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 January 20th, 2016, 07:17 PM #11 Member   Joined: Sep 2015 From: Philadelphia Posts: 36 Thanks: 3 I'll be here for hours typing my work but my final answer was a(squared) b( to the 11th power) over 2 c(squared) a
 January 20th, 2016, 07:31 PM #12 Member   Joined: Sep 2015 From: Philadelphia Posts: 36 Thanks: 3 I just figured out my mistake. It was in my subtraction. It's amazing how one little thing can affect the whole problem. Thanks again
January 21st, 2016, 06:18 AM   #13
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From: Ottawa Ontario, Canada

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Quote:
 Originally Posted by hhmathgeek I'll be here for hours typing my work but my final answer was a(squared) b( to the 11th power) over 2 c(squared) a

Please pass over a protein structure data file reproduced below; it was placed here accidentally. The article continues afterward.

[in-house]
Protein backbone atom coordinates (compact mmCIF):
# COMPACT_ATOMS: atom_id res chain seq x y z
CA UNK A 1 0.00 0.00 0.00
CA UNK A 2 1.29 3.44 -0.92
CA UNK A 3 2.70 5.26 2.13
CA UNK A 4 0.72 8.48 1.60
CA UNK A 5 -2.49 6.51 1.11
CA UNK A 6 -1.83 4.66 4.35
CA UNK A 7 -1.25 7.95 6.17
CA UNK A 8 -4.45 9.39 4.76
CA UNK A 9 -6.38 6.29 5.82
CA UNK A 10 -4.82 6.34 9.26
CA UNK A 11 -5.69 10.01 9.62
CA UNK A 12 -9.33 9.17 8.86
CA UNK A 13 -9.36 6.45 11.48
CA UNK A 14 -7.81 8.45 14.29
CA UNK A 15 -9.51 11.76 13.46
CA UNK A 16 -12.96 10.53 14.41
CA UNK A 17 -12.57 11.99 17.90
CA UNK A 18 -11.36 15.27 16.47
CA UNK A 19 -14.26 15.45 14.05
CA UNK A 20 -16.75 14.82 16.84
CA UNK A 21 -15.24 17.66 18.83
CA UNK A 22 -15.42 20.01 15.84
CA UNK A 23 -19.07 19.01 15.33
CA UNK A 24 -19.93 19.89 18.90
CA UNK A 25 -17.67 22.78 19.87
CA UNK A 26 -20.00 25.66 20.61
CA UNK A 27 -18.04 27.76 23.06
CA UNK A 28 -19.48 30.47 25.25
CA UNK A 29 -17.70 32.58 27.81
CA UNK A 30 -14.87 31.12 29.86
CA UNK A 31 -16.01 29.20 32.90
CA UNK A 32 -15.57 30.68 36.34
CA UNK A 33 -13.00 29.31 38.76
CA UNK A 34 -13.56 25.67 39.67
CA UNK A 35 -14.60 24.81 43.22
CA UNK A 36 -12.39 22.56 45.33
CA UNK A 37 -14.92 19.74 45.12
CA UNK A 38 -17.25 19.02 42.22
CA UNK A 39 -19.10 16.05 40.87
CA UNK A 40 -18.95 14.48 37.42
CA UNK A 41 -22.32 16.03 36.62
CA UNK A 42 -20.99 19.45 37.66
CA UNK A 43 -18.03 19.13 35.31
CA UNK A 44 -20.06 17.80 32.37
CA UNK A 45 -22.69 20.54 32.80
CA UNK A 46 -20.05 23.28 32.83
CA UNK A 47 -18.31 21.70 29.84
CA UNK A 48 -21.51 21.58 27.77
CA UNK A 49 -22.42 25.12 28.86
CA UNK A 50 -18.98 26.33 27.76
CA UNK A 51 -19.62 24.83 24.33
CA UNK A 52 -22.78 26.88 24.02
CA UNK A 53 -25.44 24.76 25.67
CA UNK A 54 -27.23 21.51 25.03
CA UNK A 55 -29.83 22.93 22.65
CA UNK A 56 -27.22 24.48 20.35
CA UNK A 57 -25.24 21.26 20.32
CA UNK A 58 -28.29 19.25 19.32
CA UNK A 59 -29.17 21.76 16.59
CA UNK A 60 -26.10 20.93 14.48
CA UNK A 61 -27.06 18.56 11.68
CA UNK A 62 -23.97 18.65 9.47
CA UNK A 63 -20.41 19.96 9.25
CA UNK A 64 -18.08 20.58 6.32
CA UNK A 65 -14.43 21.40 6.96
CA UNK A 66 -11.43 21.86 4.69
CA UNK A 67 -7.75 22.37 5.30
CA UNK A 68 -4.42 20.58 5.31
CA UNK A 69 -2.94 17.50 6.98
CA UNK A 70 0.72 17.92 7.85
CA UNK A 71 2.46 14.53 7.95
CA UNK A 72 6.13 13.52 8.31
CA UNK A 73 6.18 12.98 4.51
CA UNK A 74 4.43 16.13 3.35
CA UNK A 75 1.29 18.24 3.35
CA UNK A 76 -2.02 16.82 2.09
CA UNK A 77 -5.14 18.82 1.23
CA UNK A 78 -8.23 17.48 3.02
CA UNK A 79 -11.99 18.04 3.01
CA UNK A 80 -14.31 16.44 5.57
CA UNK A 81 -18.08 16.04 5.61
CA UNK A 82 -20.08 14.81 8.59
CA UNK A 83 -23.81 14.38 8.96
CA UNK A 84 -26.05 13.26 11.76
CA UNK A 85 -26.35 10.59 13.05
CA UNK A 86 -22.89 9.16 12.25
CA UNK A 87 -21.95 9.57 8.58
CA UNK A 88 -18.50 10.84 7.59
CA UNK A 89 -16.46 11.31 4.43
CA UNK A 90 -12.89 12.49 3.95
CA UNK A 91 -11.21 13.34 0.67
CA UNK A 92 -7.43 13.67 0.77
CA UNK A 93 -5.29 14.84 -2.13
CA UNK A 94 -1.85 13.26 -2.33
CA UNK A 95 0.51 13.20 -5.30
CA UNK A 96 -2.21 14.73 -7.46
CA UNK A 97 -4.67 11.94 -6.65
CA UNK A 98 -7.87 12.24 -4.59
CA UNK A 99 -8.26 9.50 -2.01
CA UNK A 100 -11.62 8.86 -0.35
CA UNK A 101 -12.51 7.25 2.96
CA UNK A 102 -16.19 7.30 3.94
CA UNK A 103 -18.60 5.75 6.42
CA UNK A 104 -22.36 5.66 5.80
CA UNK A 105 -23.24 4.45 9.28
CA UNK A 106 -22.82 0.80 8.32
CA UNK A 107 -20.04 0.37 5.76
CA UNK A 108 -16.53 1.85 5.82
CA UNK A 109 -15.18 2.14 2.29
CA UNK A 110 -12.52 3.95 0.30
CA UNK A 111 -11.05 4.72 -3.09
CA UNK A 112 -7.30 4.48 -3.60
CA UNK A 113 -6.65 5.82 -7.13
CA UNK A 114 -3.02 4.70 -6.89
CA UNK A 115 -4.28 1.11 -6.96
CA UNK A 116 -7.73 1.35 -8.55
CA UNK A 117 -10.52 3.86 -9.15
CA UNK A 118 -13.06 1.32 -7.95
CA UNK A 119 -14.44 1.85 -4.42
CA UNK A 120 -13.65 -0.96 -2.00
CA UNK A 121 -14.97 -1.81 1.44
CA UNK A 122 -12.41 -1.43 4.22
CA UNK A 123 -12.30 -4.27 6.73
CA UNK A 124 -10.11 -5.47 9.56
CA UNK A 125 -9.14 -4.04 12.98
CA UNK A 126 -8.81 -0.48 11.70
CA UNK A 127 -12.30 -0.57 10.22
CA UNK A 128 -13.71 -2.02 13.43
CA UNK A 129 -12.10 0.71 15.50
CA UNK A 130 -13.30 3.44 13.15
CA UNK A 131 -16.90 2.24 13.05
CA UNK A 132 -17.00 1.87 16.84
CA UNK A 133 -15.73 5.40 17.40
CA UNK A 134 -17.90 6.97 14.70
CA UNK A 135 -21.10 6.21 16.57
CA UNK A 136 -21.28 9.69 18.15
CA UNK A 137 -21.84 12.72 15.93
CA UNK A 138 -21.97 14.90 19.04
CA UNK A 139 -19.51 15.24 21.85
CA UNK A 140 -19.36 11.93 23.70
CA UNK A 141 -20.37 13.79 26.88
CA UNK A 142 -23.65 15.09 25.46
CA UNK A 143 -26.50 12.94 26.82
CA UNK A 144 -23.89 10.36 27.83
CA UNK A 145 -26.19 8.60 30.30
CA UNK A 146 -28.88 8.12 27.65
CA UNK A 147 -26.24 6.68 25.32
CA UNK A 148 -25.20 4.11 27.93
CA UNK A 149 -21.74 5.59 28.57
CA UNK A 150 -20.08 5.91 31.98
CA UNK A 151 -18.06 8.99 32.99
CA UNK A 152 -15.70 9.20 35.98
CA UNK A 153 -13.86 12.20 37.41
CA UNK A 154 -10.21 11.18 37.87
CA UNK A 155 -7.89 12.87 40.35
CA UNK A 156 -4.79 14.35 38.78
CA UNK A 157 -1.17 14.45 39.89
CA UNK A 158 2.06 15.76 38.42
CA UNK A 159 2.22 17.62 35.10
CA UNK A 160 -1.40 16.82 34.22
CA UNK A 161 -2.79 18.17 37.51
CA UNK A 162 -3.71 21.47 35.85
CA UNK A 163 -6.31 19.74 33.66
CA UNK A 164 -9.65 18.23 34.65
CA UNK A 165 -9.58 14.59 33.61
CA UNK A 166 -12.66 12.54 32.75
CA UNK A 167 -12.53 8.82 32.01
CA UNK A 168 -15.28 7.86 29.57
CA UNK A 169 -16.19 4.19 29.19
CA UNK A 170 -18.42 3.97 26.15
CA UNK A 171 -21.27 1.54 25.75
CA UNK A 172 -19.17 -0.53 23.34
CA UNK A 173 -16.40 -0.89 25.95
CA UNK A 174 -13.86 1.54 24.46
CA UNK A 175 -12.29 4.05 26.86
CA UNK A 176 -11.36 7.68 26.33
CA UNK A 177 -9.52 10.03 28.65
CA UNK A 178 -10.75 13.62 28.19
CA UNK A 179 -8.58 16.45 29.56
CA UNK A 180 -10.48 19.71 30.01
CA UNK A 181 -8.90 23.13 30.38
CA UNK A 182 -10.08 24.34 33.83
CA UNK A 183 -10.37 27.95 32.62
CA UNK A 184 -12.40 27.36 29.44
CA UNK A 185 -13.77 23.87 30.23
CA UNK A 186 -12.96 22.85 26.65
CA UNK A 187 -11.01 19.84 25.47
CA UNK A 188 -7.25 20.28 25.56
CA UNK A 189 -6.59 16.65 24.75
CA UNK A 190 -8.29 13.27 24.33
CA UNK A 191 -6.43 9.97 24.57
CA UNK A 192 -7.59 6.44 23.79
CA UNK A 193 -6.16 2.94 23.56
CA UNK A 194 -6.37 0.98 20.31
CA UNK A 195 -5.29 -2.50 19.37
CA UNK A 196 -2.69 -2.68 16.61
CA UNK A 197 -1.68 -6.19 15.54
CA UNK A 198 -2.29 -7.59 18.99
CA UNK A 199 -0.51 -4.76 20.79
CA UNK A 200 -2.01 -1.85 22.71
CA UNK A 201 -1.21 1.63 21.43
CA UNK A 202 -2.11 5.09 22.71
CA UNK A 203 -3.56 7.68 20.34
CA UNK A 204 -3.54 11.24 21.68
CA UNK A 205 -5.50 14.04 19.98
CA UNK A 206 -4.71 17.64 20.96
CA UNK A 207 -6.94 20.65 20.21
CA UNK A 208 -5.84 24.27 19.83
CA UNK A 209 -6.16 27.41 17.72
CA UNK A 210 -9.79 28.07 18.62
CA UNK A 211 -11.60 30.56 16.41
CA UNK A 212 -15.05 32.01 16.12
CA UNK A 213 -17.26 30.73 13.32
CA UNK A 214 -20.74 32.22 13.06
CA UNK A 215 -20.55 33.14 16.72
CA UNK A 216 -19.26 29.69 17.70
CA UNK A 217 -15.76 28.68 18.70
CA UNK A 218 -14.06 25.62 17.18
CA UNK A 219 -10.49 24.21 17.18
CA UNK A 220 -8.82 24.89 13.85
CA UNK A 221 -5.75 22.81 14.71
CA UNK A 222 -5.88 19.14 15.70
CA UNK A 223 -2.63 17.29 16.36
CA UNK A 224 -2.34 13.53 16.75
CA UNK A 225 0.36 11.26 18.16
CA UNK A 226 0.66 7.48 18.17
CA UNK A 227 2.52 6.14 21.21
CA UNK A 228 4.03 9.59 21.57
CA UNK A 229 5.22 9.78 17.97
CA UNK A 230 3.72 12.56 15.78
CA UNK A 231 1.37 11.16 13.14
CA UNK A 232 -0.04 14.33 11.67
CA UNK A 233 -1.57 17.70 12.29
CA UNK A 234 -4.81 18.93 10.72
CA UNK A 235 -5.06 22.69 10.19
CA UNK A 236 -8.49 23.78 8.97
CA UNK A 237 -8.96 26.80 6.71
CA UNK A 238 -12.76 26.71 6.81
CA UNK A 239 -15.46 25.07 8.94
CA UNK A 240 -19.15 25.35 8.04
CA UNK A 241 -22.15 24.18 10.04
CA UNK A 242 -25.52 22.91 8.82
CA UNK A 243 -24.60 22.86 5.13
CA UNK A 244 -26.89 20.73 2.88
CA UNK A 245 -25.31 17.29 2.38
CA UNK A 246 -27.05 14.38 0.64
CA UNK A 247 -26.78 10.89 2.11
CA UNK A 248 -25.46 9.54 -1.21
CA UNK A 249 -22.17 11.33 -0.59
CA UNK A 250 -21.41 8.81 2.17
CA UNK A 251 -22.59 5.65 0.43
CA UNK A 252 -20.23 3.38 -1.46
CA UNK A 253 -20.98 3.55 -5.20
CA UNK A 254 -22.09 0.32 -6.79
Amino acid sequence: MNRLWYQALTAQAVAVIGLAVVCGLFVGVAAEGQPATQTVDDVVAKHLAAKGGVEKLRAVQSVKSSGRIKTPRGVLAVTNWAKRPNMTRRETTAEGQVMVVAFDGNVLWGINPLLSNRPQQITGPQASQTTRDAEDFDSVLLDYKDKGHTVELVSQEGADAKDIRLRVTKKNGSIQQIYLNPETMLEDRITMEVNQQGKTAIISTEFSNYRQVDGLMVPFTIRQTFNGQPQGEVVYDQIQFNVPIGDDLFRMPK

So you got:
(a^2 * b^11) / (2 * c^2 * a)

That's not really incorrect: just needs one further simplification:
(a * b^11) / (2 * c^2)
...which you say you got...so all's well

 January 21st, 2016, 08:16 PM #14 Senior Member   Joined: May 2015 From: Varanasi Posts: 110 Thanks: 5 Math Focus: Calculus Well i think that is quiet simple just subtract the exponents of same variable below fraction from the exponents of variable above fraction. Thats the central idea.

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